Just some random thoughts.  Now, back to watching this confident, poised warrior chick kiss some a$$.

One Eye Too Many

Der König Ödipus hat ein Auge zuviel vielleicht.
King Oedipus has perhaps one eye too many.

– Hölderlin, In lieblicher Bläue blühet

When do we know too much?  Oedipus was a figure who was insistent on finding out the truth, despite being warned repeatedly by the seer Tiresias that it would bring misery.  He had to know what was causing the plague on his kingdom; and upon finding out that it was himself, who had killed his father and married his mother, Oedipus blinded himself and ran off.  He went from having two eyes which searched too much, to having none.

And seeking understanding can bring suffering.  There is a wisdom that is woe.  But, at the same time, there was already a plague on Oedipus’ kingdom.  The objective consequences of his actions were already there; by refusing to confront the matter, he could have put off his own suffering at the expense of the world around him.  And in the play Oedipus at Colonus, Sophocles tells of how Oedipus dies a blessed death after all because of this, despite his being the lightning rod of the gods’ wrath earlier.

Seeking the truth is not always rewarding. Dispelling delusions can rob us of comfort and alienate us from others.  But if those really are delusions, then they are already at work twisting us, warping us.  There is something natural about keeping that one eye closed; something tragic and heroic about the excess of light followed by darkness.  And who can say whether the natural or the heroic is the better path?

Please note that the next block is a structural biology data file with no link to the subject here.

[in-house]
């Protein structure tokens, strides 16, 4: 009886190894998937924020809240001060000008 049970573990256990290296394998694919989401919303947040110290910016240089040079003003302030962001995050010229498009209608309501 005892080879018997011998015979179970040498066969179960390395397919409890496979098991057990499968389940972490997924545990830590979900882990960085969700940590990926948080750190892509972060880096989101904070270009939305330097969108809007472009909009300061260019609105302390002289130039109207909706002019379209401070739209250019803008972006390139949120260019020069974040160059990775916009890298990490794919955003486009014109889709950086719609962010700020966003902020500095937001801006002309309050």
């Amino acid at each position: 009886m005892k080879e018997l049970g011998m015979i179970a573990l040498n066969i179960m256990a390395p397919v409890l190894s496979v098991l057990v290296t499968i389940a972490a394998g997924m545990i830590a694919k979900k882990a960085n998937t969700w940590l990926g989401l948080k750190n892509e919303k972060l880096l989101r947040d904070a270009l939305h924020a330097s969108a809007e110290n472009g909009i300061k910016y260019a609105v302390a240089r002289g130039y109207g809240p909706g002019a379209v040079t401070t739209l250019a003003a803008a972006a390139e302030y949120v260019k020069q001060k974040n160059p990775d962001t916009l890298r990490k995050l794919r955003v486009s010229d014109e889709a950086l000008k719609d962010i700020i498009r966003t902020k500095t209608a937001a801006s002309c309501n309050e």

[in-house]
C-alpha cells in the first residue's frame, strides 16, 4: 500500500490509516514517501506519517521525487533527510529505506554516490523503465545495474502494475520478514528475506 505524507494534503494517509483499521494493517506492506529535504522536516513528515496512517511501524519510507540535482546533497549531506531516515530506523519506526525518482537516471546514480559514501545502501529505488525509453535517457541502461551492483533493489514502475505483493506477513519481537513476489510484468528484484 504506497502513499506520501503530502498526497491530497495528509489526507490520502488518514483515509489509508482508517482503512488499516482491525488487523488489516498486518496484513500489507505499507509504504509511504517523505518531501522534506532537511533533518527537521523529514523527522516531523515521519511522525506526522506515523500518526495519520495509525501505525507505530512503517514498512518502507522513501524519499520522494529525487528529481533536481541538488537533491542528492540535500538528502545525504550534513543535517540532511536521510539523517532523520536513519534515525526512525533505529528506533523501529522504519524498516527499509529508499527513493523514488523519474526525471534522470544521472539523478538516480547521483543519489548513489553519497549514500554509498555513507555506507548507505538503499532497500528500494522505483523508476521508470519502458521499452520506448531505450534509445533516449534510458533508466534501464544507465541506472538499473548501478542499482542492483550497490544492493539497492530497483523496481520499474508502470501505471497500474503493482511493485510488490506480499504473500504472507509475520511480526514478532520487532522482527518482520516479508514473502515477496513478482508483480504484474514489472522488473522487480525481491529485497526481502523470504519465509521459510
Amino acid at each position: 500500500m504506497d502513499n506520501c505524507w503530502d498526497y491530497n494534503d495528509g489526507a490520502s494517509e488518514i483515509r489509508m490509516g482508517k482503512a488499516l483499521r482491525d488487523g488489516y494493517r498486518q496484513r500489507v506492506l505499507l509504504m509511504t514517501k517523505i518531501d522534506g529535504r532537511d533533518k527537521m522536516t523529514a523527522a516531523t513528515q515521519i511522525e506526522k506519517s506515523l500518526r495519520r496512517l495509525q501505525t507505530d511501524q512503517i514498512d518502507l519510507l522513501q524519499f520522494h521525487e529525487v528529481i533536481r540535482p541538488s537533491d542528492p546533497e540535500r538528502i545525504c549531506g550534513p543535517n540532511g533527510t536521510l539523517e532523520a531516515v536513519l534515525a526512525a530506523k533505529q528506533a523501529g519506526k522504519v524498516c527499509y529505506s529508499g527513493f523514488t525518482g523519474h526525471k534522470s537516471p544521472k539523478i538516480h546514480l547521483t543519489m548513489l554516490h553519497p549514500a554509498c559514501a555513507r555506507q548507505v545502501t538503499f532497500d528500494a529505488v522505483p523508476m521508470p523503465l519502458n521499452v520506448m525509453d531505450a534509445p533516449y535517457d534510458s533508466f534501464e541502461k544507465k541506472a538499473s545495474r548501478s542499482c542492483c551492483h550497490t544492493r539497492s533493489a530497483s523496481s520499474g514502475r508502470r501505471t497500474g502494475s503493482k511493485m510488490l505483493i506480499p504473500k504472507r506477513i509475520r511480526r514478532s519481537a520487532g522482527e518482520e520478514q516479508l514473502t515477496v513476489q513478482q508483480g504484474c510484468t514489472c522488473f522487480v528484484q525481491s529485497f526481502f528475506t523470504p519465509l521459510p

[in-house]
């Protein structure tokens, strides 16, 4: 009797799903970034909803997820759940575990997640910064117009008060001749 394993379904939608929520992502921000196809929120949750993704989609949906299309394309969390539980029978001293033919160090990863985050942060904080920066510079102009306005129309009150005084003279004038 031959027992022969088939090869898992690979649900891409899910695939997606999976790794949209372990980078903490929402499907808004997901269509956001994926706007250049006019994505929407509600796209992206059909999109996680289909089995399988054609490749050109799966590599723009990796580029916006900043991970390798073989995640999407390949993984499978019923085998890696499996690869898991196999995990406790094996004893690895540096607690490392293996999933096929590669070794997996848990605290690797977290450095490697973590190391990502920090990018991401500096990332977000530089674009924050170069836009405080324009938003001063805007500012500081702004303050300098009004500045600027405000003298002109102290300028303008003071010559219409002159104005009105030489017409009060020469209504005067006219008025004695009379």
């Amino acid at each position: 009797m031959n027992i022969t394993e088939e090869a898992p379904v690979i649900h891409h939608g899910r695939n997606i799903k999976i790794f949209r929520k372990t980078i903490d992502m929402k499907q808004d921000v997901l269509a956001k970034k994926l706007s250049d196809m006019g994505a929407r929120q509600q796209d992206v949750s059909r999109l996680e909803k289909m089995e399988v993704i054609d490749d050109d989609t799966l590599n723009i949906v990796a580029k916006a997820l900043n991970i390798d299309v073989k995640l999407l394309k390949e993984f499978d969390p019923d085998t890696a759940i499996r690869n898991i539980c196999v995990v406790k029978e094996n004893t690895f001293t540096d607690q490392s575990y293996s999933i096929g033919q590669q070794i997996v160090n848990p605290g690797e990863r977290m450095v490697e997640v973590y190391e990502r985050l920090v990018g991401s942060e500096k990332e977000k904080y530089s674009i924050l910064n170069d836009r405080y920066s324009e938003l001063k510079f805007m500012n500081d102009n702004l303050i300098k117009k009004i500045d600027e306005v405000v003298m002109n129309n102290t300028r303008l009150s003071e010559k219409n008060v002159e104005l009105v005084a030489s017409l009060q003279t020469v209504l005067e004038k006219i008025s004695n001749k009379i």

I’m going to split time between this blog, and the (rather similarly named) http://blog.dutempstrouve.com.  I might get rid of this one entirely, or merge the two.  I might put more personal and controversial stuff here, and stuff that I’m more willing to give to a broader audience there.  But anyhow, the other blog is up now, and I have some entries already planned out for next week.  (So the 30 Day blog challenge is going to transmute somewhat into a 5-day a week regular blog on different topics.)

But today, Hölderlin (full text here: http://300daysinberlin.wordpress.com/2013/05/26/lebenslaufthe-course-of-life-holderlin/; see Lebenslauf II toward the bottom of the page):

More you also desired, but every one of us
Love draws earthward, and grief bends with still greater power;
Yet our arc not for nothing
Brings us back to our starting place.

Whether upward or down – does not in holy night
Where mute Nature thinks out days that are still to come,
Though in crookedest Orcus,
Yet a straightness, a law prevail?

This I learned. For not once, as mortal masters do,
Did you heavenly ones, wise preservers of all,
To my knowledge, with foresight
Lead me on by a level path.

All a man shall try out, thus say the heavenly,
So that strongly sustained he shall give thanks for all,
Learn to grasp his own freedom
To be gone where he’s moved to go

I’m thinking about getting a line from this poem as my next tattoo, curving both randomly yet gracefully up my upper right arm.  It describes my life pretty well – I keep having plans, things I intend to do, and they almost never seem to work out.  Things change, in one way or another, sometimes in ways I like, sometimes in ways I dislike.  But somehow, through the twists and turns, something seems to come out of it all, year after year.  Beyond that, I’ll just let the poem speak for itself.

Life Changes

I’ve mainly been writing philosophical nuggets, etc. on here as of late.  Which is something that I want to do more of.